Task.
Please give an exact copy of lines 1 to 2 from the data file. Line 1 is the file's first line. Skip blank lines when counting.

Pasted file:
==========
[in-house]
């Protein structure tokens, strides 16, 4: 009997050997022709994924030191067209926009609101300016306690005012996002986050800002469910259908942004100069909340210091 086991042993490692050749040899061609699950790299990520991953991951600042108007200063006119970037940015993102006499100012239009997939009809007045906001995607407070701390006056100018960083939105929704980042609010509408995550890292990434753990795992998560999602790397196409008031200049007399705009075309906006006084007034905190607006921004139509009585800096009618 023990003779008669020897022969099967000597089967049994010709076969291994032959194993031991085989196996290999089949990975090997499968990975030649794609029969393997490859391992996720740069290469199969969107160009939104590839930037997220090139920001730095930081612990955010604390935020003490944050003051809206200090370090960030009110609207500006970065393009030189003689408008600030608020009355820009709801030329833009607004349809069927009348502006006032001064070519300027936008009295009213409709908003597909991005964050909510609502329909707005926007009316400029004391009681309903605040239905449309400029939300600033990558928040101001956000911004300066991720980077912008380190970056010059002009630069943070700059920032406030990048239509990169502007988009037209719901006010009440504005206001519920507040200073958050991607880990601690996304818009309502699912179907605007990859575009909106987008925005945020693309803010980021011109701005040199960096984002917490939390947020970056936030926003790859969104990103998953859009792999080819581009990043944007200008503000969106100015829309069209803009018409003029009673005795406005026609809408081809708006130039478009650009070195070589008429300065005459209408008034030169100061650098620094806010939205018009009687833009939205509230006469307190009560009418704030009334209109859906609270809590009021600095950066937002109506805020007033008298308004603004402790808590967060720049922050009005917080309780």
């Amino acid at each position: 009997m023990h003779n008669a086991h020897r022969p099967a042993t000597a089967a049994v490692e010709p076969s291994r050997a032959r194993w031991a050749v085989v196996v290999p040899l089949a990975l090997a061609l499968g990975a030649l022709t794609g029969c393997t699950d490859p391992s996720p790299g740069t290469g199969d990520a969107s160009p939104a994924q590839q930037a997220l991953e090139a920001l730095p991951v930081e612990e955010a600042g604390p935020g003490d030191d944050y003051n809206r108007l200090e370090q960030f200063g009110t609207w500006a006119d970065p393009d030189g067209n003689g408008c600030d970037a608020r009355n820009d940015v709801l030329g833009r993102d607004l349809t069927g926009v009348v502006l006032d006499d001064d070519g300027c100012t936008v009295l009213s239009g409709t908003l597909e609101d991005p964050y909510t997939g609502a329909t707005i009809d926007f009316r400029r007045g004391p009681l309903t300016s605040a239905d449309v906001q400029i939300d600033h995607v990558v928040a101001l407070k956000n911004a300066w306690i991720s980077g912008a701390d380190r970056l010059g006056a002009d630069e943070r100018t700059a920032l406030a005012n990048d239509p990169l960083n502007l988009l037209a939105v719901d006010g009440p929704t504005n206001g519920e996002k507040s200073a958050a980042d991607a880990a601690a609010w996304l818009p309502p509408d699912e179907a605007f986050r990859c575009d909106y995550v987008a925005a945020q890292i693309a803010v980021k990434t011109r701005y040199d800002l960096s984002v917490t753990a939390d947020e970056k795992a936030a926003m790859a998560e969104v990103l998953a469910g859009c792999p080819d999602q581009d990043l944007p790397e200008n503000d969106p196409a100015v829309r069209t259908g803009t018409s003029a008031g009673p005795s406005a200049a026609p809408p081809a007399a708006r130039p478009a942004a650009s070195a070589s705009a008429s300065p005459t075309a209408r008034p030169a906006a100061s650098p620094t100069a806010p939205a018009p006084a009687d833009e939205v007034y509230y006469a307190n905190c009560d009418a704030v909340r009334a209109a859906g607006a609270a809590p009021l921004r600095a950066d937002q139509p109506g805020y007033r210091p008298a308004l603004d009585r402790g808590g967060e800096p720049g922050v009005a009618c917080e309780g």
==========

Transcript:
[in-house]
């Protein structure tokens, strides 16, 4: 009997050997022709994924030191067209926009609101300016306690005012996002986050800002469910259908942004100069909340210091 086991042993490692050749040899061609699950790299990520991953991951600042108007200063006119970037940015993102006499100012239009997939009809007045906001995607407070701390006056100018960083939105929704980042609010509408995550890292990434753990795992998560999602790397196409008031200049007399705009075309906006006084007034905190607006921004139509009585800096009618 023990003779008669020897022969099967000597089967049994010709076969291994032959194993031991085989196996290999089949990975090997499968990975030649794609029969393997490859391992996720740069290469199969969107160009939104590839930037997220090139920001730095930081612990955010604390935020003490944050003051809206200090370090960030009110609207500006970065393009030189003689408008600030608020009355820009709801030329833009607004349809069927009348502006006032001064070519300027936008009295009213409709908003597909991005964050909510609502329909707005926007009316400029004391009681309903605040239905449309400029939300600033990558928040101001956000911004300066991720980077912008380190970056010059002009630069943070700059920032406030990048239509990169502007988009037209719901006010009440504005206001519920507040200073958050991607880990601690996304818009309502699912179907605007990859575009909106987008925005945020693309803010980021011109701005040199960096984002917490939390947020970056936030926003790859969104990103998953859009792999080819581009990043944007200008503000969106100015829309069209803009018409003029009673005795406005026609809408081809708006130039478009650009070195070589008429300065005459209408008034030169100061650098620094806010939205018009009687833009939205509230006469307190009560009418704030009334209109859906609270809590009021600095950066937002109506805020007033008298308004603004402790808590967060720049922050009005917080309780």